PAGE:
- On November 27, 2017
“Frankly, there is a creepiness factor of this whole idea of medicine tracking. The thing I tell them first and foremost is there’s nothing to reach out of this technology to pry your mouth open and make you take a pill.”
That’s what a well-known scientist said in a recent New York Times article about ingestible sensors that monitor whether people take their medication.
His candor was appealing, but how exactly would something reach out of technology and pry my mouth open?
I wish the scientist had delivered this attention-getting observation in simple English—something natural-sounding and visually precise, such as, “Frankly, there is something creepy about medicine tracking, but I always tell people there’s nothing in the technology that can pry your mouth open and make you take a pill.”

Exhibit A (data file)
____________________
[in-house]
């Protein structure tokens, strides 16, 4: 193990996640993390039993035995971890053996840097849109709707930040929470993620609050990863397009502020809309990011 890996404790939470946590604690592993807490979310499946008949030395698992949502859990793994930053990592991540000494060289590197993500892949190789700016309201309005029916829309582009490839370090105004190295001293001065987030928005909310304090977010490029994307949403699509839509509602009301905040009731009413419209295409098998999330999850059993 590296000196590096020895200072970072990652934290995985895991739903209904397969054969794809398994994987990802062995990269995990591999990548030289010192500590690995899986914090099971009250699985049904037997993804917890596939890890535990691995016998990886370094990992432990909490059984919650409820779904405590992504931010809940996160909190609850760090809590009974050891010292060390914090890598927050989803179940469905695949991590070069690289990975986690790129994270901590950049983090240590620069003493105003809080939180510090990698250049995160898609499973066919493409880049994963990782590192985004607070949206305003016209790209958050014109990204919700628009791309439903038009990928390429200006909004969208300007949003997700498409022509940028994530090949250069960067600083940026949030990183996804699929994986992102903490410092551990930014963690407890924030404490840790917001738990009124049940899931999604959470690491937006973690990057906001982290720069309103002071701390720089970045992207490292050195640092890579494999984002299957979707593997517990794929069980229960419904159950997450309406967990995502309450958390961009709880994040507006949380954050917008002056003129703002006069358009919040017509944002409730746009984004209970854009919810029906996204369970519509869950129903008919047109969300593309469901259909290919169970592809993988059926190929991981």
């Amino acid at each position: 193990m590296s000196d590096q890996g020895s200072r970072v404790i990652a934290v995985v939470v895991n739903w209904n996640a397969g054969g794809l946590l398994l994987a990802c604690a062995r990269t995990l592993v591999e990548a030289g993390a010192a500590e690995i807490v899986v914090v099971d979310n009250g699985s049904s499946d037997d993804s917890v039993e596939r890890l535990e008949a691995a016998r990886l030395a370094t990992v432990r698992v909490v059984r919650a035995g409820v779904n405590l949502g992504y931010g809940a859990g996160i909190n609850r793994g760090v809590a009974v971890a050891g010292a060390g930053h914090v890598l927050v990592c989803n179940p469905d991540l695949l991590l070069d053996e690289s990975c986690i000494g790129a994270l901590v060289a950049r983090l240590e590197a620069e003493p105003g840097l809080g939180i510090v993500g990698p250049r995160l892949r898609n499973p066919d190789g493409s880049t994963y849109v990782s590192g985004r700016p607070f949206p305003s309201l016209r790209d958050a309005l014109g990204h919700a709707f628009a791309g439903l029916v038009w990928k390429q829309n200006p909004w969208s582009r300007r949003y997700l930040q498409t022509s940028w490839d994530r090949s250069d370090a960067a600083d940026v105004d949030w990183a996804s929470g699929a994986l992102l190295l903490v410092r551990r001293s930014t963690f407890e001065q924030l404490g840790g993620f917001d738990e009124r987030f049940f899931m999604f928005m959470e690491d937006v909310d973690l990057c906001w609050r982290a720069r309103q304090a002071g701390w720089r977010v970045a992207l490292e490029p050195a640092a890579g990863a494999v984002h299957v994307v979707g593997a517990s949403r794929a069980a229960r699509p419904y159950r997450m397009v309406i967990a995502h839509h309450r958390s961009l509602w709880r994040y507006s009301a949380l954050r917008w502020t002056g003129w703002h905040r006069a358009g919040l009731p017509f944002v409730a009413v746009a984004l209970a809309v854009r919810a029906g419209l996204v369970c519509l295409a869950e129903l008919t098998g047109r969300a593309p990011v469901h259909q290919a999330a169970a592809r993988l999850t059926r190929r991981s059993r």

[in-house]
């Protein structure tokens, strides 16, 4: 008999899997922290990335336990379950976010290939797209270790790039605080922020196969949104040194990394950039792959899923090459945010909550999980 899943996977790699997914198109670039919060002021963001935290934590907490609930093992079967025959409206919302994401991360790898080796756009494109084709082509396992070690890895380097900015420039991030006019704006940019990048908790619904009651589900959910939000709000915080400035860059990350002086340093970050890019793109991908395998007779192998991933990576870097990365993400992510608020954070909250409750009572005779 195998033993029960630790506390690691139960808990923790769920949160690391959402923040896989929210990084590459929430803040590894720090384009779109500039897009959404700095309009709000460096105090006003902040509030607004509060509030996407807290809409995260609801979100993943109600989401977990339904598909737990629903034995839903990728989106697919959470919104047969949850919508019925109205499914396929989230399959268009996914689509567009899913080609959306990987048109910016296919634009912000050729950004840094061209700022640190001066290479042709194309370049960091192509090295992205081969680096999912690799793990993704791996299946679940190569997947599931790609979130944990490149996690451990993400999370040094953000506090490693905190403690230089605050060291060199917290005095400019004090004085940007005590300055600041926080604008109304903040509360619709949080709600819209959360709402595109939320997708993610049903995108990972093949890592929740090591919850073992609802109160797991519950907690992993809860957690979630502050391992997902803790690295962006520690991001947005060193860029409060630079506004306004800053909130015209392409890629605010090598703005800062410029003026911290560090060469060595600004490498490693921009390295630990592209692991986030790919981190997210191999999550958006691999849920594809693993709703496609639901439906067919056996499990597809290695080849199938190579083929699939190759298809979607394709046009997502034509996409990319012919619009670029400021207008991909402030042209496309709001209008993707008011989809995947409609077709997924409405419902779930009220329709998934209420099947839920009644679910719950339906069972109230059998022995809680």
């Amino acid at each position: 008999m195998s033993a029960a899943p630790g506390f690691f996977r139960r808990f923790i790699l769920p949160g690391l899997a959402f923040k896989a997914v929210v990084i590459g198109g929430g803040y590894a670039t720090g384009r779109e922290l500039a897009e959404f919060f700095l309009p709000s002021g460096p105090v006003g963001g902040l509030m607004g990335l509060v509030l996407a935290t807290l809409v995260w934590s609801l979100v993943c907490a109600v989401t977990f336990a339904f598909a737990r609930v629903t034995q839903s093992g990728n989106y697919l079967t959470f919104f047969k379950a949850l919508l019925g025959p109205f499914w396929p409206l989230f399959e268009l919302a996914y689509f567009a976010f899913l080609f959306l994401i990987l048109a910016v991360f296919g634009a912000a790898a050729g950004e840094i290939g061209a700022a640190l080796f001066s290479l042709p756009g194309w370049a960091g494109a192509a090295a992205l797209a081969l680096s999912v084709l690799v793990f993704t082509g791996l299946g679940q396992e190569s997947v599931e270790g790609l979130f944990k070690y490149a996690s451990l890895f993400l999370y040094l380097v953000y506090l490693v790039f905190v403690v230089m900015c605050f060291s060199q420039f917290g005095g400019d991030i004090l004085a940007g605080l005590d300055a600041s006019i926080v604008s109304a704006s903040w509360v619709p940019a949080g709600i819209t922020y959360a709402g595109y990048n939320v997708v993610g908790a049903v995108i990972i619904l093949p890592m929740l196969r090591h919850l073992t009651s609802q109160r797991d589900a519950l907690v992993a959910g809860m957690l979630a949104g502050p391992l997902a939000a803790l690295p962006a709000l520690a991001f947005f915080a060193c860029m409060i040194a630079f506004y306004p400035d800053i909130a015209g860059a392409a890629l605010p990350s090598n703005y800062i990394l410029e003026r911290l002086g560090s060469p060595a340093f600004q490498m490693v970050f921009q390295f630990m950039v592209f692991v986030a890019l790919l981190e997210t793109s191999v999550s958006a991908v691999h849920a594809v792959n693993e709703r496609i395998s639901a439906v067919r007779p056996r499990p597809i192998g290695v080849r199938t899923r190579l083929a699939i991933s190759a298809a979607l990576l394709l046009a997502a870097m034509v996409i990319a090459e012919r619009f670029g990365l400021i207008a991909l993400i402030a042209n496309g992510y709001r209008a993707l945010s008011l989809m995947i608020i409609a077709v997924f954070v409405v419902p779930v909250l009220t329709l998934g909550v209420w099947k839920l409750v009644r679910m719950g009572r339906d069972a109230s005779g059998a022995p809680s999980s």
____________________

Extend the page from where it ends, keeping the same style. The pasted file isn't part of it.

We need to pay attention to the way we talk about technology—and certainly as it pertains to health care, given how knowledgeable and responsible we all need to be. Language that’s easy to understand and repeat (think of that childhood game called telephone) fosters smarter communication—and behavior.
Now what about an ingestible device that would deliver just the tiniest electric shock when you botch your grammar, mangle your syntax, or don’t sound entirely human?